Inscriptions vary by custom and preference.
Hebrew name inscriptions vary. The Ashkenazic custom is to mention the father’s name on the stone. Sephardic custom dictates to use the mother’s name exclusively. The names of both parents can be carved into gravestones.
Engraving photos onto the stone is not against Jewish law, but neither is it a Jewish custom; except amongst Jews from the former Soviet Union.
Important relationships: mother, father, teacher, great-grandmother, and mentor have found their way onto Jewish gravestones.
Hebrew acronyms of the letters Pay and Nun stand for “poh nitman,” or “here lies.” The longer acronym Taf, Nun,Tzadi, Vet, Hey expresses "t’hey nishmaso/a tzerurah bitzror ha-chayim" which means “May his/her soul be bound up in bonds of eternal life.”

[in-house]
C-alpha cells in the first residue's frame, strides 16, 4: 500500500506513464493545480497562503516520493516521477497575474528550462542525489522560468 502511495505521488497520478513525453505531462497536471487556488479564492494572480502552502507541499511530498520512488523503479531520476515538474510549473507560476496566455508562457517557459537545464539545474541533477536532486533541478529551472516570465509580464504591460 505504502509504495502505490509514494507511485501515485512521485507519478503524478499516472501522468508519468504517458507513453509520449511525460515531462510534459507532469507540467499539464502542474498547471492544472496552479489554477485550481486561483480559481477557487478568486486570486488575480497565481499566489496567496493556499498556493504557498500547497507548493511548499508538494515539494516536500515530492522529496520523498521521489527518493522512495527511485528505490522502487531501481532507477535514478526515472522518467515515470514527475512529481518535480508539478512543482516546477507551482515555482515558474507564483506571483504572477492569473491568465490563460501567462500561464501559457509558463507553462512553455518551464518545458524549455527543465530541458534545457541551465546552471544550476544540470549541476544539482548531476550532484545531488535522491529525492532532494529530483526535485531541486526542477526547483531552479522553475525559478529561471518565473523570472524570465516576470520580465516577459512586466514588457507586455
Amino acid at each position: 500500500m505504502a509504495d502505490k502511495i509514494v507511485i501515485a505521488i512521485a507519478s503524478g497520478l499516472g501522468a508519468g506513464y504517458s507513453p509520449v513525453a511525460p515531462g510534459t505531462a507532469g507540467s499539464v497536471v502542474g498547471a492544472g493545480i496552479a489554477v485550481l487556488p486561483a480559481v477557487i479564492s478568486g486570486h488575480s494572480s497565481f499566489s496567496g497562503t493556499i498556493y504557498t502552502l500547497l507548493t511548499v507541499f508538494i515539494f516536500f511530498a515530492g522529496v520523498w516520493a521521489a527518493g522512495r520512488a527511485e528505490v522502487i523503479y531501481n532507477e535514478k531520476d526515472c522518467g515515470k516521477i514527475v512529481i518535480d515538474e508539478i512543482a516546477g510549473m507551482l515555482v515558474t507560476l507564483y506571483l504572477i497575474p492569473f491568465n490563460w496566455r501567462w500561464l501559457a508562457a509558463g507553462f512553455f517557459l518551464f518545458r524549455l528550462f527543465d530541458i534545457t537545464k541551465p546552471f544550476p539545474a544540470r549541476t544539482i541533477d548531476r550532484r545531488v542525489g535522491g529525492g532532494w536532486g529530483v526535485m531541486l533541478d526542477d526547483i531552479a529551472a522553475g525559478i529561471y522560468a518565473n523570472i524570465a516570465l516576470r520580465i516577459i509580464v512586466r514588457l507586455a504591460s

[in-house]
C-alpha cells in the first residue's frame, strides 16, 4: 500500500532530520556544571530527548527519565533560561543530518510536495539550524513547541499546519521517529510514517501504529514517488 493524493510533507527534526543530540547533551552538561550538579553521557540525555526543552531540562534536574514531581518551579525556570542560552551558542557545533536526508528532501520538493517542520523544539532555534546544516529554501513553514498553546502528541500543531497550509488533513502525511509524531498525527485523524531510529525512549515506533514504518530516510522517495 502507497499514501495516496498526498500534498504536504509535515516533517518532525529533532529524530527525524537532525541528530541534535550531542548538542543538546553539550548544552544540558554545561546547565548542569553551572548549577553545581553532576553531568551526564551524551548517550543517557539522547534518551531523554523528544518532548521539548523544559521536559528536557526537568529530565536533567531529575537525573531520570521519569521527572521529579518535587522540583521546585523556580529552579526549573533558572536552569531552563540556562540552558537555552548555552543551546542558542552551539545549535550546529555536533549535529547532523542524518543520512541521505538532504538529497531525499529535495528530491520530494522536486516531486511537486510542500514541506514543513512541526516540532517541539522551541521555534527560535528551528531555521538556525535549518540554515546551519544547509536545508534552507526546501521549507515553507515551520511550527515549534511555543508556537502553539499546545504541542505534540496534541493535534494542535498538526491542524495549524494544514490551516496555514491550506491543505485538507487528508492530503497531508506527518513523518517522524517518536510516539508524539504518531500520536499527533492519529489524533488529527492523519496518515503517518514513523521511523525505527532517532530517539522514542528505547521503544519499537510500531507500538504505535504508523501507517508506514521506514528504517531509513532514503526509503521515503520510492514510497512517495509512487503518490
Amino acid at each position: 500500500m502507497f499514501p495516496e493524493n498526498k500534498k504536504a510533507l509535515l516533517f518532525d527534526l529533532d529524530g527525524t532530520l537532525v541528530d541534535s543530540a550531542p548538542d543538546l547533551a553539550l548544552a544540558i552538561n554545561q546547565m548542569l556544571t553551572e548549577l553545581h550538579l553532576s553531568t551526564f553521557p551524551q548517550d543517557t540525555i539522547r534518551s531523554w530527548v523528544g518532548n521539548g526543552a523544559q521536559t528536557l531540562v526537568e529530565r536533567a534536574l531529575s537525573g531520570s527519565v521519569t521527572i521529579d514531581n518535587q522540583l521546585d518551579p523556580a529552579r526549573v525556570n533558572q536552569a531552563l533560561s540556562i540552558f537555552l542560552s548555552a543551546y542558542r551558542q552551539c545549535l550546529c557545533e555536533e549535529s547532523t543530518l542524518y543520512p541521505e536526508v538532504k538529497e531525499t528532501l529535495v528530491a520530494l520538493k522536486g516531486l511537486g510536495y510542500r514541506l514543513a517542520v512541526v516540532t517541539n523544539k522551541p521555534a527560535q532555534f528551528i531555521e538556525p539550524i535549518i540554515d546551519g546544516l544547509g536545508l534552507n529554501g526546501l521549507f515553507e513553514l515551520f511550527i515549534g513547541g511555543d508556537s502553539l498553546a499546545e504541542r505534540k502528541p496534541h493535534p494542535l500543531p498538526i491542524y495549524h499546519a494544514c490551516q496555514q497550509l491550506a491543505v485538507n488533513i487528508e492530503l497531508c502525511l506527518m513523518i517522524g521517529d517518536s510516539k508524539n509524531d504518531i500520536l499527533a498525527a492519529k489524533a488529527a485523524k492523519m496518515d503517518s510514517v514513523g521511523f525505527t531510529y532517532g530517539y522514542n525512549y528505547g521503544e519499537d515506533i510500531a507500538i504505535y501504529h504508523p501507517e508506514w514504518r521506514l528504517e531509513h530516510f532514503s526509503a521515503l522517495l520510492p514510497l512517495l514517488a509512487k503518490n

Six-pointed Stars of David are common features on Jewish stones. A lineage among the Kohen priestly class is often noted by the spread hands of the priestly blessing. A pitcher, symbolizing the water a Levite would pour over the hands of the Kohen, marks many Levite graves.
We tailor each monument to suit the specific message detailed by those left behind. They can be deeply personal, or short with a descriptive phase and the name and dates of your loved ones. It’s a personal choice that is up to you.
The Chevra Kadisha requires a minimum standard Hebrew text on each monument; we can take care of that for you and provide you with a suitable translation as well.
As we are fluent in a number of languages, we are able to advise and create inscriptions that can reflect the essence of the memory you wish to engrave. We create inscriptions in many different languages, among them Hebrew, Yiddish, and Russian.
Letters or images can be either Hand-Cut into the granite, or Sandblasted. The letters are all gilded in gold - or any other colour you may choose.
We can add any inscription onto an existing monument as well.
Contact us for an obligation-free price for an inscription only, or for a free quote on a full monument.